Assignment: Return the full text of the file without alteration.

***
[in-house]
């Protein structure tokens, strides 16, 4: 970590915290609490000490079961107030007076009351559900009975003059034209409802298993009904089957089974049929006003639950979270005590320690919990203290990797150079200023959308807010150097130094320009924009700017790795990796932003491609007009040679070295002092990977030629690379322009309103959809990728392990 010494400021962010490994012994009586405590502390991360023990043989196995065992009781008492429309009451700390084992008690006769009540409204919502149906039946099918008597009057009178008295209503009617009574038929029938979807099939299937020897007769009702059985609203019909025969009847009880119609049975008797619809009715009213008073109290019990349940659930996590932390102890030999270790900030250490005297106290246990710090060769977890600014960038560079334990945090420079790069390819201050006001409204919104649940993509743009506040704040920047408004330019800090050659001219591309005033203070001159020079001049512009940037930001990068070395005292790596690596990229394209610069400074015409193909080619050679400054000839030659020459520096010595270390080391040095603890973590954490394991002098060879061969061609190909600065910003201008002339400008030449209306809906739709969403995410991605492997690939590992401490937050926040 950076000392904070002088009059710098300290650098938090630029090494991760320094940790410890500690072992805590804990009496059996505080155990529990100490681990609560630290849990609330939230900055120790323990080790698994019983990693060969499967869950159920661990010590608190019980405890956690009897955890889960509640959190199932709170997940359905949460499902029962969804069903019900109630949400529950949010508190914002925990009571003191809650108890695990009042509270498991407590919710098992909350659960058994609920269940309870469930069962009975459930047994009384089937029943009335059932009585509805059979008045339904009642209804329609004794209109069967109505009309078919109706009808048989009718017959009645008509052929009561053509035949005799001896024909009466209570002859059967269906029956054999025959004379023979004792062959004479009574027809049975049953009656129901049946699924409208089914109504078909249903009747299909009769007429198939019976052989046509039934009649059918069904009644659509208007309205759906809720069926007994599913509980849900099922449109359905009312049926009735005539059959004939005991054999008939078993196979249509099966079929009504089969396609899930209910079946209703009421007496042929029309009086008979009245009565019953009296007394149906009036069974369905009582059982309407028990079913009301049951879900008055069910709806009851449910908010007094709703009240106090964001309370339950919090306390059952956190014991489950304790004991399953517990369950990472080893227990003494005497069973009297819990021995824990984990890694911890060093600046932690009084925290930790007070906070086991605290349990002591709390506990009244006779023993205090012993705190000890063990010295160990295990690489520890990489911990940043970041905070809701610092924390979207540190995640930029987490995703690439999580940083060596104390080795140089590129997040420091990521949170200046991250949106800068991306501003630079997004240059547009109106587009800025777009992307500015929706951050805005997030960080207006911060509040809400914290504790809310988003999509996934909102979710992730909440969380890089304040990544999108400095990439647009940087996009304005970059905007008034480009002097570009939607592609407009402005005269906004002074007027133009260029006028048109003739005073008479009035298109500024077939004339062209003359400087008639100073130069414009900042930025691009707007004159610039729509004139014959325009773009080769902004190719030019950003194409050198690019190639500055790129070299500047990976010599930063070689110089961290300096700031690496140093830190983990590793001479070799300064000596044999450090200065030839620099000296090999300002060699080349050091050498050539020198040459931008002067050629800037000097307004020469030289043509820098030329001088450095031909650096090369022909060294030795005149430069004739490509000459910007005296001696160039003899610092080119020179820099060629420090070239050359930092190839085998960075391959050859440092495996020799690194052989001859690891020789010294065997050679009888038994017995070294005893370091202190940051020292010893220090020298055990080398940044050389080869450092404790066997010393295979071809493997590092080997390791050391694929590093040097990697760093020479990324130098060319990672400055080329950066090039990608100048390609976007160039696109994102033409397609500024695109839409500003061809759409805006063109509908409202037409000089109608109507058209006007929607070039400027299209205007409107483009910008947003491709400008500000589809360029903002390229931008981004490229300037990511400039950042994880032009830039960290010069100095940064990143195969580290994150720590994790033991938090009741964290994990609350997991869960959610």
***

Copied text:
[in-house]
């Protein structure tokens, strides 16, 4: 970590915290609490000490079961107030007076009351559900009975003059034209409802298993009904089957089974049929006003639950979270005590320690919990203290990797150079200023959308807010150097130094320009924009700017790795990796932003491609007009040679070295002092990977030629690379322009309103959809990728392990 010494400021962010490994012994009586405590502390991360023990043989196995065992009781008492429309009451700390084992008690006769009540409204919502149906039946099918008597009057009178008295209503009617009574038929029938979807099939299937020897007769009702059985609203019909025969009847009880119609049975008797619809009715009213008073109290019990349940659930996590932390102890030999270790900030250490005297106290246990710090060769977890600014960038560079334990945090420079790069390819201050006001409204919104649940993509743009506040704040920047408004330019800090050659001219591309005033203070001159020079001049512009940037930001990068070395005292790596690596990229394209610069400074015409193909080619050679400054000839030659020459520096010595270390080391040095603890973590954490394991002098060879061969061609190909600065910003201008002339400008030449209306809906739709969403995410991605492997690939590992401490937050926040 950076000392904070002088009059710098300290650098938090630029090494991760320094940790410890500690072992805590804990009496059996505080155990529990100490681990609560630290849990609330939230900055120790323990080790698994019983990693060969499967869950159920661990010590608190019980405890956690009897955890889960509640959190199932709170997940359905949460499902029962969804069903019900109630949400529950949010508190914002925990009571003191809650108890695990009042509270498991407590919710098992909350659960058994609920269940309870469930069962009975459930047994009384089937029943009335059932009585509805059979008045339904009642209804329609004794209109069967109505009309078919109706009808048989009718017959009645008509052929009561053509035949005799001896024909009466209570002859059967269906029956054999025959004379023979004792062959004479009574027809049975049953009656129901049946699924409208089914109504078909249903009747299909009769007429198939019976052989046509039934009649059918069904009644659509208007309205759906809720069926007994599913509980849900099922449109359905009312049926009735005539059959004939005991054999008939078993196979249509099966079929009504089969396609899930209910079946209703009421007496042929029309009086008979009245009565019953009296007394149906009036069974369905009582059982309407028990079913009301049951879900008055069910709806009851449910908010007094709703009240106090964001309370339950919090306390059952956190014991489950304790004991399953517990369950990472080893227990003494005497069973009297819990021995824990984990890694911890060093600046932690009084925290930790007070906070086991605290349990002591709390506990009244006779023993205090012993705190000890063990010295160990295990690489520890990489911990940043970041905070809701610092924390979207540190995640930029987490995703690439999580940083060596104390080795140089590129997040420091990521949170200046991250949106800068991306501003630079997004240059547009109106587009800025777009992307500015929706951050805005997030960080207006911060509040809400914290504790809310988003999509996934909102979710992730909440969380890089304040990544999108400095990439647009940087996009304005970059905007008034480009002097570009939607592609407009402005005269906004002074007027133009260029006028048109003739005073008479009035298109500024077939004339062209003359400087008639100073130069414009900042930025691009707007004159610039729509004139014959325009773009080769902004190719030019950003194409050198690019190639500055790129070299500047990976010599930063070689110089961290300096700031690496140093830190983990590793001479070799300064000596044999450090200065030839620099000296090999300002060699080349050091050498050539020198040459931008002067050629800037000097307004020469030289043509820098030329001088450095031909650096090369022909060294030795005149430069004739490509000459910007005296001696160039003899610092080119020179820099060629420090070239050359930092190839085998960075391959050859440092495996020799690194052989001859690891020789010294065997050679009888038994017995070294005893370091202190940051020292010893220090020298055990080398940044050389080869450092404790066997010393295979071809493997590092080997390791050391694929590093040097990697760093020479990324130098060319990672400055080329950066090039990608100048390609976007160039696109994102033409397609500024695109839409500003061809759409805006063109509908409202037409000089109608109507058209006007929607070039400027299209205007409107483009910008947003491709400008500000589809360029903002390229931008981004490229300037990511400039950042994880032009830039960290010069100095940064990143195969580290994150720590994790033991938090009741964290994990609350997991869960959610």